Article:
We experience “soft fascination” with nature when we sit on a park bench and let our mind wander, taking in the trees and flowers, noticing birds and squirrels, feeling the breeze. This gentle decompression in nature is actually critical to helping us restore our ability to pay attention. We need breaks where our minds can just go slack and subconsciously take in the complexity of the natural world. Researchers are still trying to figure out the ideal “dose” of this green medicine, but benefits have been seen with just 10 minutes.
New research argues those breaks in nature only help if we put down our laptops and other devices. A recent study published in Environment and Behavior contends that using laptops, smartphones, and other technologies while sitting on that park bench undoes all the good attention-boosting benefits of nature.
Attention is an important resource not to be wasted. We need the capacity to pay attention to make our way through our busy lives. According to the study’s authors — Bin Jiang, with the University of Hong Kong; Rose Schmillen, a landscape designer; and William C. Sullivan, ASLA, professor of landscape architecture at University of Illinois at Urbana-Champaign — “a person who cannot focus his or her attention is likely to miss important details and have trouble remembering details. Compared with someone who is not mentally fatigued, a person with low attention functioning is more likely to be irritable, have trouble with self-management, struggle to resist temptations, and miss subtle social cues. When a person is mentally fatigued, he or she is less effective in pursuing goals and interacting with others. A person with depleted attention is more likely to say or do things he/she might regret later, which can affect relationships, work performance, and even personal goals such as losing weight or saving money.”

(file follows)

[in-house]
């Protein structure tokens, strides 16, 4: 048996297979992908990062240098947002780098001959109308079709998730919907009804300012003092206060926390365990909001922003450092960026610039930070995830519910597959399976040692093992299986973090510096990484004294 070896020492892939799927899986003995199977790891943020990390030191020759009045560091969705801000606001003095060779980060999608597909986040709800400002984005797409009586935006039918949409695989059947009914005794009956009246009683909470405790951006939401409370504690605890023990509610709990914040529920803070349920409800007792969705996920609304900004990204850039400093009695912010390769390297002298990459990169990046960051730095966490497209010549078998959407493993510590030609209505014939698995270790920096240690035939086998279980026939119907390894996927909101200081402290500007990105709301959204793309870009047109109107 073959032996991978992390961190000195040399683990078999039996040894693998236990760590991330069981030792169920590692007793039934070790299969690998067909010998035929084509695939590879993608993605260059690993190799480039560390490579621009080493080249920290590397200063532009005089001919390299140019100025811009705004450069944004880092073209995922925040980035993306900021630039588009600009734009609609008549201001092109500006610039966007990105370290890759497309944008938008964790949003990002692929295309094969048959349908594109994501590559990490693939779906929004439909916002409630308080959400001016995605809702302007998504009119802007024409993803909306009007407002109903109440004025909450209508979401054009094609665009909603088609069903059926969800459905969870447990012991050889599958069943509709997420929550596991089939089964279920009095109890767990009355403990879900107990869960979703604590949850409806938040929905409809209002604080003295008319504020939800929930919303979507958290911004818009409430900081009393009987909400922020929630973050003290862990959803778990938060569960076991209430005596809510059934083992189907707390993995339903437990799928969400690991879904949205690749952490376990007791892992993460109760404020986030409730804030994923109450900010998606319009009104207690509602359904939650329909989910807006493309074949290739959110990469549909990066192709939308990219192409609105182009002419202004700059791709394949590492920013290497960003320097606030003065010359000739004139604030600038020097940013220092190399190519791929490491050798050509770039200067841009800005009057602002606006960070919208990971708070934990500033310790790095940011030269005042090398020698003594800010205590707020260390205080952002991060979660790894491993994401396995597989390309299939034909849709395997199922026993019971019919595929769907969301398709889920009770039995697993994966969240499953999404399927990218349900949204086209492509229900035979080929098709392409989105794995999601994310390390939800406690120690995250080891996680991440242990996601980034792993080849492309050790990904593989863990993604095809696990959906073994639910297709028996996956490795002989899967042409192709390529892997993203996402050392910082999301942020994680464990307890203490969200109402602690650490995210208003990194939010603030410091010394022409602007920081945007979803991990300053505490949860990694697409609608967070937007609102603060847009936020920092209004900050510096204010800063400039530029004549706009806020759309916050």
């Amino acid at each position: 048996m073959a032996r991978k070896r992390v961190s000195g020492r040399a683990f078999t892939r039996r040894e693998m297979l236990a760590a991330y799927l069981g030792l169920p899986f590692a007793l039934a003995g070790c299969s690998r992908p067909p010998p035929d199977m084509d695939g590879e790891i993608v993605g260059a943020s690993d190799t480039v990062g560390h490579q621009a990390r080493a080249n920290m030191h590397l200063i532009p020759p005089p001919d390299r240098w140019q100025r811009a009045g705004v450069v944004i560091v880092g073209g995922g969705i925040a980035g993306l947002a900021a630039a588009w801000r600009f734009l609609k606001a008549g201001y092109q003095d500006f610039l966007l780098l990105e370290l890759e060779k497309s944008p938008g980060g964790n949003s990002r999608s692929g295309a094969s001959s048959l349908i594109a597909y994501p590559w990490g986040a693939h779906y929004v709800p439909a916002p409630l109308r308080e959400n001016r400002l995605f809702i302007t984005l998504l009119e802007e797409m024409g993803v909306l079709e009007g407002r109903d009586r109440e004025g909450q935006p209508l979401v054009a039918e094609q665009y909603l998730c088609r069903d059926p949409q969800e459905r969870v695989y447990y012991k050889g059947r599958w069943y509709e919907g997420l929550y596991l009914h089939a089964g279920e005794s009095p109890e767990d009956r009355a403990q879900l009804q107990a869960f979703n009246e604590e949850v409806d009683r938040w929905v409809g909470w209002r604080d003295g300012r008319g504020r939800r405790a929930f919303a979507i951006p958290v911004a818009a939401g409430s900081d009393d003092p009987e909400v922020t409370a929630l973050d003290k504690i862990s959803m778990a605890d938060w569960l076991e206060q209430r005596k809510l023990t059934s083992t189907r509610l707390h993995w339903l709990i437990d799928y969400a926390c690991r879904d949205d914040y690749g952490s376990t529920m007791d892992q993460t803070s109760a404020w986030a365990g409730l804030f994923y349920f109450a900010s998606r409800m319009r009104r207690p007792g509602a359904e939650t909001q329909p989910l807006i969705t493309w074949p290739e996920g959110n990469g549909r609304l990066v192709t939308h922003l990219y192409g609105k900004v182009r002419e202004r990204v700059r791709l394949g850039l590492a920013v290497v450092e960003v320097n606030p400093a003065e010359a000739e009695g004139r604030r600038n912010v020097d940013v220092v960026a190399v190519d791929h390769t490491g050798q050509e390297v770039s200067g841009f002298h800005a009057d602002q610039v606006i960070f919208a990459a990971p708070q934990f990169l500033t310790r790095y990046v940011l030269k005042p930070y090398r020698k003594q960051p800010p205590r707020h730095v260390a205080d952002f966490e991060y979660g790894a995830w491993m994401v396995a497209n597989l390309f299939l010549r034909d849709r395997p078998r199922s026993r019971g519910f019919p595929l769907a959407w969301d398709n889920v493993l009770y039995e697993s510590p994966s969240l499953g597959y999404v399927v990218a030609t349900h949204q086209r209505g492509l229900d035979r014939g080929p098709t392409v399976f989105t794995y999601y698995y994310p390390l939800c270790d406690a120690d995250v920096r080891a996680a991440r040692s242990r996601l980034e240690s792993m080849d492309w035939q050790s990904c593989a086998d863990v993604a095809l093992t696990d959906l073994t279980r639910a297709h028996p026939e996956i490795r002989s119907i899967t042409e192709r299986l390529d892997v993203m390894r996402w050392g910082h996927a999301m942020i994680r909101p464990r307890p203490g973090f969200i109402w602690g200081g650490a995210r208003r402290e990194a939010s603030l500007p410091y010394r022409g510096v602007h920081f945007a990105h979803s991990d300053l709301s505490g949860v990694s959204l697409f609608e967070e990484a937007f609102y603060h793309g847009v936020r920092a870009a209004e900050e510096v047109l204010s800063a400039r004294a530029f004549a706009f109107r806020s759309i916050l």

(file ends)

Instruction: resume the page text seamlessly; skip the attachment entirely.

In their experiment, Bin, Schmillen, and Sullivan set 81 participants (50 women and 31 men), aged 17 to 35, in a few environments to test their theory on how a laptop “substantially counteracts the attention enhancement effects of green spaces.”
After doing 10 minutes of taxing cognitive testing — 5 minutes of subtraction exercises and 5 minutes of memorization indoors — participants were asked to take a 15-minute break. But they were given four different types of breaks: participants either sat in a “barren” outdoor space or a green space filled with trees.
Some were given a laptop and asked to use them for “non-work” related leisure activities, such as social media, news sites, YouTube, blogs, online games, or shopping. Those given a laptop were asked to “sit on a fixed chair or bench in the shade to maintain a comfortable temperature and to reduce screen glare.” Others didn’t get a laptop. After the break, their ability to pay attention was tested again.
The experiment found “the only condition that produced an increase of attentional functioning was a green setting in which the participants didn’t have a laptop.” The authors believe this confirms the attention-boosting benefits of nature are “undermined by the use of an electronic device.” In an email, Sullivan confirmed the effect of a smartphone or tablet would be “identical” to the laptop.
For Sullivan and the other authors, this means policymakers, planners, landscape architects and designers need to ensure green spaces are close-by and easily accessible from dense environments, especially workplaces, educational institutions, and hospitals — places where people’s attention is constantly taxed and where nature’s restorative benefits are even more critical.
Landscape architects and designers also need to up their game and create green spaces that can divert our attention from our addictive devices.
Sullivan told me: “The findings here present a challenge for landscape architects. In the past, it was enough to design and build nature-rich cities — just by being in such places, people would get a range of health benefits. But with the ubiquitous use of mobile devices, one of the most important benefits of being in nature-rich urban space might be lost. The challenge is to create even more engaging landscapes — landscapes that encourage people to put their phones down and be in the moment.” Those attention-sustaining features could include “moving water, wildlife, fire, or other natural elements that move and change.”